Wave energy pt 1: lessons for climatetech

Posted by Deanna on October 21, 2022
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After looking at the breadth of ocean-based climate solutions last week and having a better understanding around the potential of the ocean, I thought it might be informative to look at wave energy more specifically.

Four things that are worth noting about the wave energy space:

  1. The resource is huge. As mentioned last week, wave energy has the potential to be a critical asset for clean power generation. Wave energy alone can fulfill 67% of current US electricity demand (2,640 TWh / 3,930 TWh) and 140% of current world electricity demand (32,000 TWh / 22,848 TWh). By 2050, those numbers will be 51% (2,640 TWh / 5,138 TWh) and 71% (32,000 TWh / 45,000 TWh). If looking at just the population of people along coastlines, wave energy can potentially fill all of that power demand.

  2. It’s incredibly technical. Because waves have both an amplitude and period, the capture of their associated kinetic energy requires much more than simply having the waves pass through a turbine. Designs need to transfer the motion of a wave, something that is non-linear in multiple directions, into movement that is linear/unidirectional for a generating system like a turbine, all with energy loss minimized as much as possible. This is very difficult with fluids that move as chaotically as the water in the open ocean. Minute Earth explains it well here.

    In addition to the technical challenges of actually capturing the energy, there’s the design challenge of building a device that is resilient against storms, biofouling, and corrosion. A device that is optimized for kinetic energy capture may not be optimized for the occasional violent wave or high wind event. A device that is optimized to do both may have an expensive and impractical maintenance schedule. (Luckily, automation and IoT have helped wave energy converter developers set up systems that respond immediately to potentially disastrous circumstances and alert those onshore of any components that need maintenance.)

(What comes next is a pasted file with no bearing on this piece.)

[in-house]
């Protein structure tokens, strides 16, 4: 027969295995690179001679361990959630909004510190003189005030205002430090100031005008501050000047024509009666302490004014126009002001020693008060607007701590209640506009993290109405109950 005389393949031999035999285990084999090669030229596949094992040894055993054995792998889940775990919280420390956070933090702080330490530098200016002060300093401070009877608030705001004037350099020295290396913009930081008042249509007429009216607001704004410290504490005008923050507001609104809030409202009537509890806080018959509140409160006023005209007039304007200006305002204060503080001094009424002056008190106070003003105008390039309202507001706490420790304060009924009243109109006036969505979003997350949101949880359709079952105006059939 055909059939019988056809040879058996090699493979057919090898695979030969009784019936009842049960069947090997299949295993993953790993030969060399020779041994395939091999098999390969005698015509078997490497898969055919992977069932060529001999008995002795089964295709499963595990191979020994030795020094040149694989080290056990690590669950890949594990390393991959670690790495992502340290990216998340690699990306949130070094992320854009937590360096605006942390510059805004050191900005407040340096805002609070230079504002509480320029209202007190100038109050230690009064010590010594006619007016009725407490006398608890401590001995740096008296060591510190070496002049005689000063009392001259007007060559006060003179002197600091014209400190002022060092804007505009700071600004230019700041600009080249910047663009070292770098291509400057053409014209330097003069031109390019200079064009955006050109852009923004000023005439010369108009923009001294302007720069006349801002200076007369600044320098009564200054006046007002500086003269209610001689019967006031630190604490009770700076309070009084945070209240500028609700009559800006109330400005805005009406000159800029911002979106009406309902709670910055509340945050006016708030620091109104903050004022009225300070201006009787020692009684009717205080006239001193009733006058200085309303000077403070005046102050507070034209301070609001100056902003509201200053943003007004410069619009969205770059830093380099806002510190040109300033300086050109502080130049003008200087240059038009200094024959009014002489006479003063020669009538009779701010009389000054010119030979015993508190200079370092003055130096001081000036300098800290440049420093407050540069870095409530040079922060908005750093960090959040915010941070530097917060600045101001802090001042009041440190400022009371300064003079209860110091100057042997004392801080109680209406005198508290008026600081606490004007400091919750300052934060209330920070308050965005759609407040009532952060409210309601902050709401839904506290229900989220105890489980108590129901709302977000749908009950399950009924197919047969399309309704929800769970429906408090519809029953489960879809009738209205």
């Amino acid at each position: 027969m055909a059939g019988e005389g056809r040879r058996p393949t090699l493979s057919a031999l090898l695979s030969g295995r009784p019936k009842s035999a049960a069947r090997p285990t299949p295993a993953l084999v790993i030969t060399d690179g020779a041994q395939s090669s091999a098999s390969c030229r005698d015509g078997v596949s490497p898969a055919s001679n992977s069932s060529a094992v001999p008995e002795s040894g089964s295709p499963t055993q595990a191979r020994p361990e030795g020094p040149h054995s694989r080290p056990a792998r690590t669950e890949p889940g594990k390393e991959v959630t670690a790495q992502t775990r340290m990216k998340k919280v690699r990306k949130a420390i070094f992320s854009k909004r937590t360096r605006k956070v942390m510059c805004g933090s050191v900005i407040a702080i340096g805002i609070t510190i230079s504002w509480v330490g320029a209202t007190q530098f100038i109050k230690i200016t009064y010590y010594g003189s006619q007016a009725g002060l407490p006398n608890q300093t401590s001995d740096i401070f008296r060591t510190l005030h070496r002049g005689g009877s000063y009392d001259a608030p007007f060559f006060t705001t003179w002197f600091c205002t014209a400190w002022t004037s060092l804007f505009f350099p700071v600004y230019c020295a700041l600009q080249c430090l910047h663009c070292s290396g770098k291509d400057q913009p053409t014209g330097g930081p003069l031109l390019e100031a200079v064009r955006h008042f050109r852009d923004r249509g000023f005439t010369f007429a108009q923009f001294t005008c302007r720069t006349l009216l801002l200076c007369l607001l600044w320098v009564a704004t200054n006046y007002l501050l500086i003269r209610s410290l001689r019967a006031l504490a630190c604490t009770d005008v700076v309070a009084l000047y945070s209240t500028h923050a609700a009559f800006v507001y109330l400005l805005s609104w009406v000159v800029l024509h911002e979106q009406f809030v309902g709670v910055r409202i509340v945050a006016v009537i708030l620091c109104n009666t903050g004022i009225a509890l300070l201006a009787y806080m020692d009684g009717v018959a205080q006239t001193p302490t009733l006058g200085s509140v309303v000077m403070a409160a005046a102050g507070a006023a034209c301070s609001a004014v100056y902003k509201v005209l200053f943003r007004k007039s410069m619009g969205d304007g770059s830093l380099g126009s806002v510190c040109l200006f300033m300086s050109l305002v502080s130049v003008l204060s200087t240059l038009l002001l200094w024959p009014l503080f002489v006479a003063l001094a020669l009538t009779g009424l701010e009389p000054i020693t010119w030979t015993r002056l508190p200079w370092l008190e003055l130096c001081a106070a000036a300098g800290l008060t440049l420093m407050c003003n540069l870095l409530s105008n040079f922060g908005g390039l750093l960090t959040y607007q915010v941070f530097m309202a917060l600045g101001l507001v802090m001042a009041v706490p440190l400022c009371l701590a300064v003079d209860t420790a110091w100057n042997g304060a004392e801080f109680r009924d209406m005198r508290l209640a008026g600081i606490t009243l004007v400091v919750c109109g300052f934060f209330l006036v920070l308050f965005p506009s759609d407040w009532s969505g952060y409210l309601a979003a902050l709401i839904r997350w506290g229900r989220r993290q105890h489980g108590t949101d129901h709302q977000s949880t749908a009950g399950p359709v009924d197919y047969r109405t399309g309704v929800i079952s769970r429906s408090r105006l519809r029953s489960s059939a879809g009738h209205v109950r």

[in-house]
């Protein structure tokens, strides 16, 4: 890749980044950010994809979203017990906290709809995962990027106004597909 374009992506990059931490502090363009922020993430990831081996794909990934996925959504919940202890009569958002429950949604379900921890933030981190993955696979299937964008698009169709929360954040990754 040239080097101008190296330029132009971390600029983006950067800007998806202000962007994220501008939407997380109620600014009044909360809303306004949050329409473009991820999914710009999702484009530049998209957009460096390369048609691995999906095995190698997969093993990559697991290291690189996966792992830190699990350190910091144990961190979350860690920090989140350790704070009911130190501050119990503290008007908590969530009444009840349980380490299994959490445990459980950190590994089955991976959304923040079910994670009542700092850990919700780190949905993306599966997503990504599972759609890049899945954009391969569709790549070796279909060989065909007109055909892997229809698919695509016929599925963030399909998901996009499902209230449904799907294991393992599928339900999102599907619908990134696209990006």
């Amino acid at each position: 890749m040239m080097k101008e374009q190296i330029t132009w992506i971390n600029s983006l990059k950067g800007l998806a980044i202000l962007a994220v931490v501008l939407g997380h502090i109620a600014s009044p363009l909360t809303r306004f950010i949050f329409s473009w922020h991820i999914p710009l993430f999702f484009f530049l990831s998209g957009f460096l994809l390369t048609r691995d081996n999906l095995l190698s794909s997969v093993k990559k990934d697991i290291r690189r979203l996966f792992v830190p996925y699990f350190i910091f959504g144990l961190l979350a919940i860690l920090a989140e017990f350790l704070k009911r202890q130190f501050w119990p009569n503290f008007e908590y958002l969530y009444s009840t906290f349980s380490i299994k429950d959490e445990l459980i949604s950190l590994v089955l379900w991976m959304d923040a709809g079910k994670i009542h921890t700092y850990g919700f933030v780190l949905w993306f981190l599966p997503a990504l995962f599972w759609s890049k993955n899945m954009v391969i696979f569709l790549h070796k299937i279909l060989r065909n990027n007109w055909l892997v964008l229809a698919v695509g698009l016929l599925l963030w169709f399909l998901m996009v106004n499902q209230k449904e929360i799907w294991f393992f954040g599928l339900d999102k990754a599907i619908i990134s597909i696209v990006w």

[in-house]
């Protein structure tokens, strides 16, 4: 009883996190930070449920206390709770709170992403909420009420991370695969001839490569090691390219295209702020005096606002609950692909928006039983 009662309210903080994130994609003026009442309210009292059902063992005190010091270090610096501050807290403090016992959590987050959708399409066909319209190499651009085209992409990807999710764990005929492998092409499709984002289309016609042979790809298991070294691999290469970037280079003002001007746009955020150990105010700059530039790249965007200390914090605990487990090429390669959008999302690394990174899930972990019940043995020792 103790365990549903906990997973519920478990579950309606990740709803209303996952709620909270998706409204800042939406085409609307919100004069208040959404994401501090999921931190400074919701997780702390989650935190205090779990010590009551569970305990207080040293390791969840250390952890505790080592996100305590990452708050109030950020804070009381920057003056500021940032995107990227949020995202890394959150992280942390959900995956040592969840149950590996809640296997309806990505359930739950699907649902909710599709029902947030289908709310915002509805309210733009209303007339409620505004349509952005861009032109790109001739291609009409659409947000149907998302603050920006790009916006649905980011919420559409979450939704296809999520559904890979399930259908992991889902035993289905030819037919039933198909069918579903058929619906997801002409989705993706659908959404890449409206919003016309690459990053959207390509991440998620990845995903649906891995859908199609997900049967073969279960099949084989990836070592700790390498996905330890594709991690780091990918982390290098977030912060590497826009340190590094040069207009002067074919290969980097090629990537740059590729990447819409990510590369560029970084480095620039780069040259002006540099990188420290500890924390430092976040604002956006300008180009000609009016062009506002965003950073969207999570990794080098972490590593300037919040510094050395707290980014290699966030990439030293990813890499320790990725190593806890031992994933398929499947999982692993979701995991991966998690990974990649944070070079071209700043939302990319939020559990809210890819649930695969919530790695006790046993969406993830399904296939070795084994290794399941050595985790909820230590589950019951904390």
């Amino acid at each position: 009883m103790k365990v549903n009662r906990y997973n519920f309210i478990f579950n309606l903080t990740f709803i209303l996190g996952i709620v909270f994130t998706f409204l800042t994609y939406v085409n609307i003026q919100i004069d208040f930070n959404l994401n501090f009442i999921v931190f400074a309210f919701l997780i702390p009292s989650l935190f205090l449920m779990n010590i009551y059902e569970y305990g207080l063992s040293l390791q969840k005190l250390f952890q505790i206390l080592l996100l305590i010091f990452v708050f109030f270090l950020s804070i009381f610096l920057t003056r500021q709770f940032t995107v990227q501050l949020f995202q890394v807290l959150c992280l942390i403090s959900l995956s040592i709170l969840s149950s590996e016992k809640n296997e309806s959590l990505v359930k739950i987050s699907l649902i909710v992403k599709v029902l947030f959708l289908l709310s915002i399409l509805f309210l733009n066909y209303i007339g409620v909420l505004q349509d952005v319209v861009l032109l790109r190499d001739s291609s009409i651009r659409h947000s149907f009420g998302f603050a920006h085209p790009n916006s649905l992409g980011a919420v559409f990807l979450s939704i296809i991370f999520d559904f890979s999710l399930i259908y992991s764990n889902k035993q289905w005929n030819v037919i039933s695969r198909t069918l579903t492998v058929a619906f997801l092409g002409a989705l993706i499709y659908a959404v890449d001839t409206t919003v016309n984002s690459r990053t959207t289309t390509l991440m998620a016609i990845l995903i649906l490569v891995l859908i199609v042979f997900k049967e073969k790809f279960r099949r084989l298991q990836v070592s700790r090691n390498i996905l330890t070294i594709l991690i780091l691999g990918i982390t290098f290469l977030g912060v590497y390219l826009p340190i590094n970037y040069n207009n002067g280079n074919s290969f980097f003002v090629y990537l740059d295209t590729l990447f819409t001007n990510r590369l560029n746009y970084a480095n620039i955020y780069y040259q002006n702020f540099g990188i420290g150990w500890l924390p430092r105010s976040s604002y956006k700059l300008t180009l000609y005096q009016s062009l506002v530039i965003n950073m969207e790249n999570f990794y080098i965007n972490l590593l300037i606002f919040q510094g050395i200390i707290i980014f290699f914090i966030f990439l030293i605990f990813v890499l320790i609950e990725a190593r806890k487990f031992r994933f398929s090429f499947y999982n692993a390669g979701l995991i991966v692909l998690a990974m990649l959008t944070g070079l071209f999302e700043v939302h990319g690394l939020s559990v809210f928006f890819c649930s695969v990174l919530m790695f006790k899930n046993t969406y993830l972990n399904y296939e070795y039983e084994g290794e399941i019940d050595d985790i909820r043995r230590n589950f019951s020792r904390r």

All of these engineering challenges need to also be addressed with a design that is cost efficient, further increasing the difficulty.

  3. The combination of the above has created a large ecosystem of creative and diverse wave energy converter designs. The Liquid Grid lists out 130+ different wave energy converters, the vast majority of which are being developed by separate companies. Most fall into seven categories (point adsorbers, terminators, oscillating water columns, attenuators, oscillating wave surge, submerged pressure differential, and rotating mass) but designs can be very different even within each category. For example, though both ExoWave and AW-Energy are classified as oscillating wave surge, one uses moving cones while the other uses a large moving panel. I’ll take some time next week to map out the different wave energy startups with active designs, but for now, know that they are quite diverse in their approaches.

  4. History has been unkind. Wave energy actually has been around for as long as other renewable technologies like solar and wind, with its first patent tracing back to the late 18th century. Its failure to commercialize as quickly as other technologies can be attributed in part to unfortunate historical dynamics.

    First, the competition with wind energy placed pressure on wave to commercialize too quickly during the 1970s oil embargo. Prior to the 1970s, wave energy had actually been on a steady rise. Hundreds of patents had been filed for new wave energy converters throughout the early 20th century and significant advances were made by Yoshio Masuda, the father of modern wave power, in the 1940s and 50s.